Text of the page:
The Manuscripts & Folklife Archives of WKU’s Department of Library Special Collections is the premier destination for anyone interested in the history of the South Union Shakers.  Researchers can now browse a list of our principal Shaker collections, which focus on South Union but include materials relating to other Shaker colonies, by clicking here.  The collections include Shaker journals of daily activities, records of Shaker businesses, hymnals, memoirs, photographs, and the papers of leading Shaker scholar and WKU faculty member Julia Neal.  A fascinating Civil War resource is the diary of eldress Nancy Moore, which chronicles the hardships of the Shakers as both Confederate and Union troops descended upon them demanding food, provisions and horses.  Each listed collection includes a link to TopSCHOLAR, WKU’s digital repository, where a detailed finding aid is available for download.  For even more Shaker materials, search KenCat, the Kentucky Library Research Collections catalog.

Shaker colony at South Union

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Far Away Places presents Ronald Fritze and “Egyptomania: A History of Fascination, Obsession, and Fantasy”

Egyptomania-A-History-Obsession-and-Fantasy (13)
Historian Ron Fritze, Dean of Arts & Sciences at Athens States University, was the featured speaker in WKU Libraries’ April Far Away Places series on Thursday, April 13, 2017 at Barnes & Noble Bookstore, Bowling Green, KY. Fritze talked about his newest book Egyptomania: A History of Fascination, Obsession and Fantasy, which, being the 11th of his books, has been drawing international attention.

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McGuffey Readers on Exhibit

McGuffey’s Second Eclectic Reader is one of many from the Library’s collection.

The Kentucky Library Research Collections currently has a display featuring early children’s readers.  William Holmes McGuffey (1800-1873) was a U.S. educator who is best remembered for his series of elementary school reading books called McGuffey Readers. McGuffey was a graduate of Washington College in 1826.  He began teaching in Ohio frontier schools at the age of 14.  During breaks from college studies in Pennsylvania, McGuffey taught elementary school in Paris, Bourbon County, Kentucky.  In 1823, McGuffey set up a school in the dining room of Reverend John McFarland, a Presbyterian minister, where he taught for three years.  During his 10 years as a faculty member at Miami University, McGuffey took interest in public education and began assisting teachers at local elementary schools.  He also established a model school in his home for the neighborhood children.

Experts estimate that at least 120 million McGuffey Readers were sold between the years of 1836 and 1960.  The sales of the Readers are in a category with the Bible and Webster’s Dictionary.  Since 1961, McGuffey Readers have sold at a rate of some 30,000 copies a year.  The readers are still in use today at some schools and by parents who homeschool their children.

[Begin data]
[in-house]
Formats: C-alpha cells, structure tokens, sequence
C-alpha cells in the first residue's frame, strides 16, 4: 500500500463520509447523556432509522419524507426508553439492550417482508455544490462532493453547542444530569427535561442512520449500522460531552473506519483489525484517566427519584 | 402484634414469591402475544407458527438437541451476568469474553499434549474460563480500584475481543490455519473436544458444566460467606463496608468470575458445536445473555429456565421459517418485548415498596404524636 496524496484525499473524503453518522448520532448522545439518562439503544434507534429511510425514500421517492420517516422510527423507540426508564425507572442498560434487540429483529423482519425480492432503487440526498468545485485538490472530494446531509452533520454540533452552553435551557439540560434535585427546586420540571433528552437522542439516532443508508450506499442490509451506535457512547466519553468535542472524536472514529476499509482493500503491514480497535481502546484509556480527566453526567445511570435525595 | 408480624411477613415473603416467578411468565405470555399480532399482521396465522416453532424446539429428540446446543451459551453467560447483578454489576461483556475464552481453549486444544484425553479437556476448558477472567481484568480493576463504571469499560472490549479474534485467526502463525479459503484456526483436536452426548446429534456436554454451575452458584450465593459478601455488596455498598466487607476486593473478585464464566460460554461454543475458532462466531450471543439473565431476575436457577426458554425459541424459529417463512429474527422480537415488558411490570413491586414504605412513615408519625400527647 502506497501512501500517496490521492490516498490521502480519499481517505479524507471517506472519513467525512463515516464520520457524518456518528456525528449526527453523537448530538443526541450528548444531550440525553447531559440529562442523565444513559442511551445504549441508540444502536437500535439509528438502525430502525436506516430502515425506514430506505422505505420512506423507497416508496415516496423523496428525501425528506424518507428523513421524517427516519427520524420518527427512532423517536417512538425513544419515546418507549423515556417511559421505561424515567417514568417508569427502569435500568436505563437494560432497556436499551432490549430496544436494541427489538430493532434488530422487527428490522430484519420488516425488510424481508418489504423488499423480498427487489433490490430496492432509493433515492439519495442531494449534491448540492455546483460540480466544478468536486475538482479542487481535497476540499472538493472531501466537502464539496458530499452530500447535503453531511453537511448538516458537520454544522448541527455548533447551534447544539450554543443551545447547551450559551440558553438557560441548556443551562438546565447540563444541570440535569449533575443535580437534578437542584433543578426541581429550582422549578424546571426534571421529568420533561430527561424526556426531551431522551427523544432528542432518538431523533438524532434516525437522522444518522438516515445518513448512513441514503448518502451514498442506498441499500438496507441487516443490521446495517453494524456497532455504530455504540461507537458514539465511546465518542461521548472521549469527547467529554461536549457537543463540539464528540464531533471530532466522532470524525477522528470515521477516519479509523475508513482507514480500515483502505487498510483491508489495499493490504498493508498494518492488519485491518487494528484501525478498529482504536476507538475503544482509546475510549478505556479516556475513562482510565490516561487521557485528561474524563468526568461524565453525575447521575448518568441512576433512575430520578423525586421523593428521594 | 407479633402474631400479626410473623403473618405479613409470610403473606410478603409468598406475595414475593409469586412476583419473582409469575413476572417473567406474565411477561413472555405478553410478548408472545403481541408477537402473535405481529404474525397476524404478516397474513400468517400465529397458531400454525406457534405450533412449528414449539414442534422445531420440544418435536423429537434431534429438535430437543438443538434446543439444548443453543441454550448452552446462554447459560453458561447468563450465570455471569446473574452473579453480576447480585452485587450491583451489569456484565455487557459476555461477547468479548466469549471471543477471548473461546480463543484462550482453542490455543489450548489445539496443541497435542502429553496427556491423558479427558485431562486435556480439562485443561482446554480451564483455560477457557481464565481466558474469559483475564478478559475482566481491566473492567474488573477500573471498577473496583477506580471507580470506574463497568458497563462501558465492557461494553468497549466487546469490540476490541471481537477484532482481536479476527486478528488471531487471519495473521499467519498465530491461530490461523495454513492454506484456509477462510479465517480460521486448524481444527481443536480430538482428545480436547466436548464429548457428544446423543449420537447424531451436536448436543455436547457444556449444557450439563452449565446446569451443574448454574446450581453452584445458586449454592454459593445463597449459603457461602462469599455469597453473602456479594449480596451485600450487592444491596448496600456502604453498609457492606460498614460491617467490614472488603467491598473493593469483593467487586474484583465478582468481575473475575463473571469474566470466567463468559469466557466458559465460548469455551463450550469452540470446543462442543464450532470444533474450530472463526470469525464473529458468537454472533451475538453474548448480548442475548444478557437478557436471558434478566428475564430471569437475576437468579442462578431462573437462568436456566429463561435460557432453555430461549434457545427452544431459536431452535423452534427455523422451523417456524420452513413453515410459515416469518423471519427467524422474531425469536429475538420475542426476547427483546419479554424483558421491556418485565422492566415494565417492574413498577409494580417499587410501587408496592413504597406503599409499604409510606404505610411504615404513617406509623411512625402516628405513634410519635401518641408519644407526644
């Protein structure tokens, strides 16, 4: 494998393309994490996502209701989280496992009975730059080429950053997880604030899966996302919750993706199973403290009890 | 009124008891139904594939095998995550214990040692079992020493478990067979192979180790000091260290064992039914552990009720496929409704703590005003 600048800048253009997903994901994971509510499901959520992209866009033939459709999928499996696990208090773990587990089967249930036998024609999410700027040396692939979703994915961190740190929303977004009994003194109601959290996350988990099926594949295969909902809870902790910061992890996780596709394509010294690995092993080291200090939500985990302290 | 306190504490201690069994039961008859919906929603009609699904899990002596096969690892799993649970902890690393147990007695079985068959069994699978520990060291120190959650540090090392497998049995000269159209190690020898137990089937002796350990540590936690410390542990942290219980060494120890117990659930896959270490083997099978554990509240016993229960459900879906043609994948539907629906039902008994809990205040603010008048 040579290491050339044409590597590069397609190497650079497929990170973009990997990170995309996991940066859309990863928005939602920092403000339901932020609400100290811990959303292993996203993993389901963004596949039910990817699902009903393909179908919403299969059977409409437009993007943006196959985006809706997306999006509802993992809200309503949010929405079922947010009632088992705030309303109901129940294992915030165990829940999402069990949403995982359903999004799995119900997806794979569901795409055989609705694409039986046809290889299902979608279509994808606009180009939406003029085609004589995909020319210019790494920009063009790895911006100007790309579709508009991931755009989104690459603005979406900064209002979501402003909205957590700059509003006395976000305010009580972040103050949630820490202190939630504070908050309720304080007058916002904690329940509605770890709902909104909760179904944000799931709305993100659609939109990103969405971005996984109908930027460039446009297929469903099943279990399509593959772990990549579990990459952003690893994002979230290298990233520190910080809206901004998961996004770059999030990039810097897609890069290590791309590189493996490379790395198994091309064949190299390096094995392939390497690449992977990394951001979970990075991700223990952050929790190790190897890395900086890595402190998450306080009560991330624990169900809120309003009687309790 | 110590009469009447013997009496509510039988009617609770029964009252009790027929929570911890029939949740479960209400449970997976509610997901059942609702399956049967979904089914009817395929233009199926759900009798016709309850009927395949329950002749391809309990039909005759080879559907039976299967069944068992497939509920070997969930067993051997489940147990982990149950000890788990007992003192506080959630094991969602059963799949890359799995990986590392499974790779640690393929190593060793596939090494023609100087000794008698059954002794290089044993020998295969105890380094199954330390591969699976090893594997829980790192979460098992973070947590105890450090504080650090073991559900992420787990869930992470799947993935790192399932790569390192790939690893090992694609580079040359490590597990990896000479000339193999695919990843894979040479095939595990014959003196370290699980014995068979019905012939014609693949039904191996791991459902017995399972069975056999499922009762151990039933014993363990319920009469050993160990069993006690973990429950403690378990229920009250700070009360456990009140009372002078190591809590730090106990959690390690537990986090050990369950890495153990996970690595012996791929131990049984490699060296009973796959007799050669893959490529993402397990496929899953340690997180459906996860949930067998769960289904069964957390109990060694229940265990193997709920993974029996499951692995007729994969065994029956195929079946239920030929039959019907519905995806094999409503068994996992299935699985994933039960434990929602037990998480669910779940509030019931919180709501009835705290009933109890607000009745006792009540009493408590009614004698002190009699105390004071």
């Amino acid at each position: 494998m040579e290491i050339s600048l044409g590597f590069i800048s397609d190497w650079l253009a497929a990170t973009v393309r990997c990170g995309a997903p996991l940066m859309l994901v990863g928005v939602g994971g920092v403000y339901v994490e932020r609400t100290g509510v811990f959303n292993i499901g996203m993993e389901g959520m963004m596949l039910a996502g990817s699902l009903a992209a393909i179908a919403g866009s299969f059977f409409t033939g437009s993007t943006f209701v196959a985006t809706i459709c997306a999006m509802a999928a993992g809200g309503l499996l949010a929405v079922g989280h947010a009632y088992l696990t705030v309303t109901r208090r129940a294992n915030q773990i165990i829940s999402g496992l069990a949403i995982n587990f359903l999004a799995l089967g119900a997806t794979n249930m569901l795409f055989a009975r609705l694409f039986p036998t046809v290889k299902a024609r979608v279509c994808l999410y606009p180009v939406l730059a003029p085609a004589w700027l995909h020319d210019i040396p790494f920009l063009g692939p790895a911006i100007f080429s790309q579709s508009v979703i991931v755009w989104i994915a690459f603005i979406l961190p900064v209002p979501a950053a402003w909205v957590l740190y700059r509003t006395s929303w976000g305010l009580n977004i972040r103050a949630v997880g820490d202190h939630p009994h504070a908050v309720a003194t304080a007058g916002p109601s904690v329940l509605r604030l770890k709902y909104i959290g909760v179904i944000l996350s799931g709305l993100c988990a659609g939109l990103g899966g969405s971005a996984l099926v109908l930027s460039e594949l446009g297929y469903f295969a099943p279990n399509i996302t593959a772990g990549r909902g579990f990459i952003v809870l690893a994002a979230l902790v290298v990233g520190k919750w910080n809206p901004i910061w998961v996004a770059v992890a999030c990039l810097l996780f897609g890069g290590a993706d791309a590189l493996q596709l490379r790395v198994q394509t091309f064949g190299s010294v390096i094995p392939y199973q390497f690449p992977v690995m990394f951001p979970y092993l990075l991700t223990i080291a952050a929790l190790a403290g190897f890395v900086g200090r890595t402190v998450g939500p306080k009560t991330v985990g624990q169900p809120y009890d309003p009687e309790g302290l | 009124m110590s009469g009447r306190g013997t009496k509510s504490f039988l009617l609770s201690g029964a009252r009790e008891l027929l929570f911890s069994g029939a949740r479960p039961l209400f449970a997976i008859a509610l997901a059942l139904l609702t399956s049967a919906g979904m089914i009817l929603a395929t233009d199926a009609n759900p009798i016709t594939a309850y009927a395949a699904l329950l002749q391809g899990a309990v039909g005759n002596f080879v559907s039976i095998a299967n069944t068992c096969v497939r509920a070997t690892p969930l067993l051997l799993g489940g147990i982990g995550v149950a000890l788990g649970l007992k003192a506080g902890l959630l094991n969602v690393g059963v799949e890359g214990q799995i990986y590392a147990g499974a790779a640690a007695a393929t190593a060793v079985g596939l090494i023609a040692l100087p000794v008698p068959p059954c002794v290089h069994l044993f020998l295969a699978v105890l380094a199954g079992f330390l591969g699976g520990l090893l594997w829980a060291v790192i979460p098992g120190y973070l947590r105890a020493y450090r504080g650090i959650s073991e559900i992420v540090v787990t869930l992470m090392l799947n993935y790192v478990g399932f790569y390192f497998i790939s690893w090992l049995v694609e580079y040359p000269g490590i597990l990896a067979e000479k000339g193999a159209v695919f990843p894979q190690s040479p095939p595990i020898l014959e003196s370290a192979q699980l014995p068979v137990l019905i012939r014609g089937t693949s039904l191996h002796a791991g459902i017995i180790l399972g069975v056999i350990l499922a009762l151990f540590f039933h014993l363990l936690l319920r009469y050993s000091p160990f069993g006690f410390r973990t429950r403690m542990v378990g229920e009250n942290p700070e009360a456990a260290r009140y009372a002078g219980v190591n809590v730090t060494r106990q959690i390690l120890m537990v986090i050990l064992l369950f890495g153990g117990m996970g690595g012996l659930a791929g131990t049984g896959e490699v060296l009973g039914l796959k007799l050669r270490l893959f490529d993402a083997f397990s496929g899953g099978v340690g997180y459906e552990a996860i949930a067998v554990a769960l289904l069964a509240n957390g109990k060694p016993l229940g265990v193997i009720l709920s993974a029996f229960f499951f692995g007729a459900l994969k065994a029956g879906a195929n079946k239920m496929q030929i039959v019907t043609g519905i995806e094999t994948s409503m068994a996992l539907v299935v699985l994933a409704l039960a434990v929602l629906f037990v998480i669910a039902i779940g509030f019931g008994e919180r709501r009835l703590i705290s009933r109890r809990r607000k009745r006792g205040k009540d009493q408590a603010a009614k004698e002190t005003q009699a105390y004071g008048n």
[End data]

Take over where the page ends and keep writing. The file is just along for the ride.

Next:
A sample lesson taken from one of the Library’s McGuffey Readers.

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New Collection Documents Hopkinsville Asylum

The Department of Library Special Collections recently purchased a rare collection (Small Collection 3093) of documents related to the operation of the Western Lunatic Asylum (now Western State Hospital) in the mid- to late-nineteenth century.  The sixty-five items in the grouping includes contracts for food, coal and linens, as well as contracts for building projects, inventories, and several fascinating documents related to a devastating 1860 fire.

The Asylum was established in Hopkinsville by an act of the General Assembly on 28 February 28, 1848.  Hopkinsville citizens raised $4,000 to help fund the hospital.  N.B. Kelley, a Cincinnati architect, designed the first

Western Lunatic Asylum in Hopkinsville.

major Greek Revival building on the Hopkinsville campus. Master builders Samuel L. Slater and John Orr carried out Kelly’s design, and the institution opened on 18 September 1854 with twenty-nine patients.  A chimney fire ignited the wood shingle roof, and the facility’s chief building burned on 30 November 1860.  The staff helped find housing for the patients in the Christian County courthouse, a hotel, and private homes, while twenty-three log cabins were constructed on the grounds.  Reconstruction took six years at a cost of $258,900.

The Library’s new collection includes a printed broadside in the form of a letter written by the institution’s managers to then Governor Beriah Magoffin.  The letter was printed, because it was likely also disseminated to members of the General Assembly and other interested parties.  After making the governor aware of “the lamentable disaster,” the managers reported: “Every possible effort in now being made to recover and bring in those who fled from the scene of the disaster, and they are being brought in as rapidly as could be expected.”  “It is

Broadside issued by the Asylum’s managers to Governor Beriah Magoffin.

feared,” they added, “that one of the unfortunate patients (later identified as Isaac Stewart of Butler County) was consumed in the flames.”  The managers extolled the “self-sacrificing” tasks performed by the staff in saving the patients.  A good portion of the collection includes contracts and other data related to the reconstruction project, such as an agreement made between the institution and Samuel L. Slater under which the aforesaid agreed to perform “all the carpenters and joiners work, to complete the west front and western return wings of the Western Lunatic Asylum building” which included “all flooring, doors, door frames, window sash, casings [and]…mouldings.”  For his work, Slater would receive $4,050.

For more information about this new collection, see the finding aid by clicking here.  To see other manuscript finding aids, search TopSCHOLAR.